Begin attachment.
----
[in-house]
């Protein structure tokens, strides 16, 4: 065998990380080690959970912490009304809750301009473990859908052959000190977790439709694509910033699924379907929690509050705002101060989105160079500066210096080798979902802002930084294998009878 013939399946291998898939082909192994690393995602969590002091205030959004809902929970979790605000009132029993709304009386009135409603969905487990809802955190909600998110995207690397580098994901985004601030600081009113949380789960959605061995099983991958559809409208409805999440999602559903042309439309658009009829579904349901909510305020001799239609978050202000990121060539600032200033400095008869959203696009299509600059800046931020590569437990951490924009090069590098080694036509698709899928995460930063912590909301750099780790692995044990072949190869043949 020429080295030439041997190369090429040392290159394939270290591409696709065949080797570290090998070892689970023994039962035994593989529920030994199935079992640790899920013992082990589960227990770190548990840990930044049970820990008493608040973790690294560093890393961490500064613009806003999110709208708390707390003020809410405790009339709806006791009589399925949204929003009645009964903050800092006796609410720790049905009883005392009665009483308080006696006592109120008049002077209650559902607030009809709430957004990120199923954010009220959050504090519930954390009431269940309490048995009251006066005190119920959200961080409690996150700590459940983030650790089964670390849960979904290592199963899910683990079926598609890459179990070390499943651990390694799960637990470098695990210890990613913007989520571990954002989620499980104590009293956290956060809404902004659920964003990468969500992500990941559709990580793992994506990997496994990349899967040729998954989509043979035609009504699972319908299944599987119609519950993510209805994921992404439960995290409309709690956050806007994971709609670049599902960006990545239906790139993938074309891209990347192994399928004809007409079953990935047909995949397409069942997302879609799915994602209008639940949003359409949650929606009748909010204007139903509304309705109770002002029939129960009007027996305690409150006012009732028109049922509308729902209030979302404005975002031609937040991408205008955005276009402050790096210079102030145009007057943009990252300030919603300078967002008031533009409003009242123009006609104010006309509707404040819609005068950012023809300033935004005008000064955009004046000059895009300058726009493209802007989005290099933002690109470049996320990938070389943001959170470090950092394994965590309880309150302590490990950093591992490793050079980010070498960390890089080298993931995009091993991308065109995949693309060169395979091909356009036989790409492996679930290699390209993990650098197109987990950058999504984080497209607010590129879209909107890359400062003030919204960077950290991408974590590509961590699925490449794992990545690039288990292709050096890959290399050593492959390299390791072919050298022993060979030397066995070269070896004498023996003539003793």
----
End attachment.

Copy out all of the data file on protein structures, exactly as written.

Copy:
[in-house]
């Protein structure tokens, strides 16, 4: 065998990380080690959970912490009304809750301009473990859908052959000190977790439709694509910033699924379907929690509050705002101060989105160079500066210096080798979902802002930084294998009878 013939399946291998898939082909192994690393995602969590002091205030959004809902929970979790605000009132029993709304009386009135409603969905487990809802955190909600998110995207690397580098994901985004601030600081009113949380789960959605061995099983991958559809409208409805999440999602559903042309439309658009009829579904349901909510305020001799239609978050202000990121060539600032200033400095008869959203696009299509600059800046931020590569437990951490924009090069590098080694036509698709899928995460930063912590909301750099780790692995044990072949190869043949 020429080295030439041997190369090429040392290159394939270290591409696709065949080797570290090998070892689970023994039962035994593989529920030994199935079992640790899920013992082990589960227990770190548990840990930044049970820990008493608040973790690294560093890393961490500064613009806003999110709208708390707390003020809410405790009339709806006791009589399925949204929003009645009964903050800092006796609410720790049905009883005392009665009483308080006696006592109120008049002077209650559902607030009809709430957004990120199923954010009220959050504090519930954390009431269940309490048995009251006066005190119920959200961080409690996150700590459940983030650790089964670390849960979904290592199963899910683990079926598609890459179990070390499943651990390694799960637990470098695990210890990613913007989520571990954002989620499980104590009293956290956060809404902004659920964003990468969500992500990941559709990580793992994506990997496994990349899967040729998954989509043979035609009504699972319908299944599987119609519950993510209805994921992404439960995290409309709690956050806007994971709609670049599902960006990545239906790139993938074309891209990347192994399928004809007409079953990935047909995949397409069942997302879609799915994602209008639940949003359409949650929606009748909010204007139903509304309705109770002002029939129960009007027996305690409150006012009732028109049922509308729902209030979302404005975002031609937040991408205008955005276009402050790096210079102030145009007057943009990252300030919603300078967002008031533009409003009242123009006609104010006309509707404040819609005068950012023809300033935004005008000064955009004046000059895009300058726009493209802007989005290099933002690109470049996320990938070389943001959170470090950092394994965590309880309150302590490990950093591992490793050079980010070498960390890089080298993931995009091993991308065109995949693309060169395979091909356009036989790409492996679930290699390209993990650098197109987990950058999504984080497209607010590129879209909107890359400062003030919204960077950290991408974590590509961590699925490449794992990545690039288990292709050096890959290399050593492959390299390791072919050298022993060979030397066995070269070896004498023996003539003793």